Looks like someone has decided that it is time for Singapore to implement a 4-day school week.
A petition has been circulating around the internet over the past few days in a bid to request the Ministry of Education to implement a 4-day school week.
Gabriel Ee, who started the petition on 24 July (Monday), provided the reason that a reduced school week ‘may remedy the sleep problem than most students have’ and he believed that ‘the extra day off may benefit the learning economy of Singapore’.
His ideas resonate with many of the members of the public. One of the signatories, Jeremy Sng, agreed that a 4-day school week will help the students to become less tired. He left his reason on the comment column, stating, “All of those days of school could give student homework which we aren’t able to complete in one day so I think there should be one day less of school.”
The call to reduce the number of school days is not new. Schools in the U.S. states of Colorado, New Mexico and Wyoming have already cut back on the school days since 2015. However, here’s the catch: In the school that pushed out shorter school week, there also implement longer school hours on the each school days as well.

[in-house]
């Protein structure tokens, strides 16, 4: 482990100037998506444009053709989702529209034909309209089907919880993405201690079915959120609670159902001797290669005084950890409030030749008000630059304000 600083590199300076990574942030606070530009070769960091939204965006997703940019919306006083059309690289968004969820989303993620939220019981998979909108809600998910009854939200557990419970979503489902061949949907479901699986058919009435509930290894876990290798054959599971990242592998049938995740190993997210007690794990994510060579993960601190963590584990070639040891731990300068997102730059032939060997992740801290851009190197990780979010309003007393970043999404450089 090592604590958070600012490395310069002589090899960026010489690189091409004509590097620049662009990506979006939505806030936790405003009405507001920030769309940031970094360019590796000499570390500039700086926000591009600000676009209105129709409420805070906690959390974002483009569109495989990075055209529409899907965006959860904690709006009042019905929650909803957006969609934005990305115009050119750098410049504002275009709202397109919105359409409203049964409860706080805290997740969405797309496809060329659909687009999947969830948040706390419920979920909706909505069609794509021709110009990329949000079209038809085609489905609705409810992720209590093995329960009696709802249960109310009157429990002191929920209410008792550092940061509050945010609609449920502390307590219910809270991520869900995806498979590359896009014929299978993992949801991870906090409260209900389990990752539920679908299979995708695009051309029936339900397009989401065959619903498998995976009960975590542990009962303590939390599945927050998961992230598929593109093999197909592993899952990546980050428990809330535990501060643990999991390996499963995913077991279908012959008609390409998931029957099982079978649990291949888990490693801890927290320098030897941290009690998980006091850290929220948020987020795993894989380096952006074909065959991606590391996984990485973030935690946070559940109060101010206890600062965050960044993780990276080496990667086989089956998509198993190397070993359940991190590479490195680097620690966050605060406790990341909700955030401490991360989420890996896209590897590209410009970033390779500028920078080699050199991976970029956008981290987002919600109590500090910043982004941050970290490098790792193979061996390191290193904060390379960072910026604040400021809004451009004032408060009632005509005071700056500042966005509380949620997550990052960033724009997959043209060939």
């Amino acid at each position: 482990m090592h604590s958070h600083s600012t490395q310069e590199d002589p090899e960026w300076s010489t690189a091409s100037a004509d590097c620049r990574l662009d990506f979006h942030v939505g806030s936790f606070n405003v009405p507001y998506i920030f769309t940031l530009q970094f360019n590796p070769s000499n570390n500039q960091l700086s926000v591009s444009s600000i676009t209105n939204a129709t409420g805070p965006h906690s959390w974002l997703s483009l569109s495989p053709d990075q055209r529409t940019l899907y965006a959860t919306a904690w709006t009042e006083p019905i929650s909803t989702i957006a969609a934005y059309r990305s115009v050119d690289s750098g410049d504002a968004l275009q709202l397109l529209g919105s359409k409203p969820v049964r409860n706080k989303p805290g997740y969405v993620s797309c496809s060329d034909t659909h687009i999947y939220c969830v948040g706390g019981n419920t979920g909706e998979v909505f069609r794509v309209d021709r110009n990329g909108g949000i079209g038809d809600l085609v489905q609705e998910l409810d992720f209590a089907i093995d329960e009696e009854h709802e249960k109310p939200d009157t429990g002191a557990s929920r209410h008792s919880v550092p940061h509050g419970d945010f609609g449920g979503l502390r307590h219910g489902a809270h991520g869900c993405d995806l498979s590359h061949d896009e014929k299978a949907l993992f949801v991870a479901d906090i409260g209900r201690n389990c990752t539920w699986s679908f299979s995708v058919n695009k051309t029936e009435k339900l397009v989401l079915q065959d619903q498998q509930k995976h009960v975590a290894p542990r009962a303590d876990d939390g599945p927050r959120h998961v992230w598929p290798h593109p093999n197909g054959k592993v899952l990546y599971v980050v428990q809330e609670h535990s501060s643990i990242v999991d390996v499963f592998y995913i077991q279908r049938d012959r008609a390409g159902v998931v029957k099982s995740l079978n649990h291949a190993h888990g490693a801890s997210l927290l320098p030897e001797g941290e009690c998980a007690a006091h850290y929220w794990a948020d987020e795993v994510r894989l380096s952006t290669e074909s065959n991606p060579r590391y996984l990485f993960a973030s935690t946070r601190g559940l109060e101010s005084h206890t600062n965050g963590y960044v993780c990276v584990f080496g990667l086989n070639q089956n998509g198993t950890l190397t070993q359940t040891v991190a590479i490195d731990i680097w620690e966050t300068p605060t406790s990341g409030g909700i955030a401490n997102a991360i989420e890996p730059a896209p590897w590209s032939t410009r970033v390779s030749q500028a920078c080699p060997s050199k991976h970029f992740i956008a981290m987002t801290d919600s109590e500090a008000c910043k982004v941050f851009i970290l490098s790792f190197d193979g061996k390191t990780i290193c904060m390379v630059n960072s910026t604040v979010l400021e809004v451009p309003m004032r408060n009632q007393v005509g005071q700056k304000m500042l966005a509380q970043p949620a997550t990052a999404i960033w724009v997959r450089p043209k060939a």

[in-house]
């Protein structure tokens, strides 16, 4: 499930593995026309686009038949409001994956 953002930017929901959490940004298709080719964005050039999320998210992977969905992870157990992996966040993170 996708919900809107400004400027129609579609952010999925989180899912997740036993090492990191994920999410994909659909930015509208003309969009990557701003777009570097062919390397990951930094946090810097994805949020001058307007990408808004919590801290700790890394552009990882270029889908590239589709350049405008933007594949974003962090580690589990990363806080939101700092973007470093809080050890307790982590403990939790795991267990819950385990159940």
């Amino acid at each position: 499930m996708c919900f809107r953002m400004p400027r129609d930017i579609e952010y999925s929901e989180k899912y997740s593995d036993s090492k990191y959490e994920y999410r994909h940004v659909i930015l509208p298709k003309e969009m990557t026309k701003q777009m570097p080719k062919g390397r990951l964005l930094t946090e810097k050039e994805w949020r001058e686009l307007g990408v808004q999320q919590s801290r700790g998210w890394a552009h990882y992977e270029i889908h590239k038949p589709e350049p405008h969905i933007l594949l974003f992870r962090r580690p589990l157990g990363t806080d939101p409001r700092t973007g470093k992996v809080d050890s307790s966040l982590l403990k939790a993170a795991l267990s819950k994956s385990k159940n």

A study conducted in 2015 has concluded that a four-day school week is linked to better academic performance. It was initially thought that longer days on a shorter school week would hurt the academic performances of the students due to shorter attention spans and a longer weekend would mean an increased chance of them forgetting whatever that had been taught.
However, after looking at a number of students in each school that scored “proficient or advanced” on state-wide maths and reading test, before and after the school changed to a four-day week, they observed improvements in their results. It was observed that there is an increase from 55.5% of a school’s students on average achieving the top scores before the change to 63.1% after the change.
At the time of publication, the petition has already received 25,213 signatures, close to three-quarter of the total amount of people required for activation.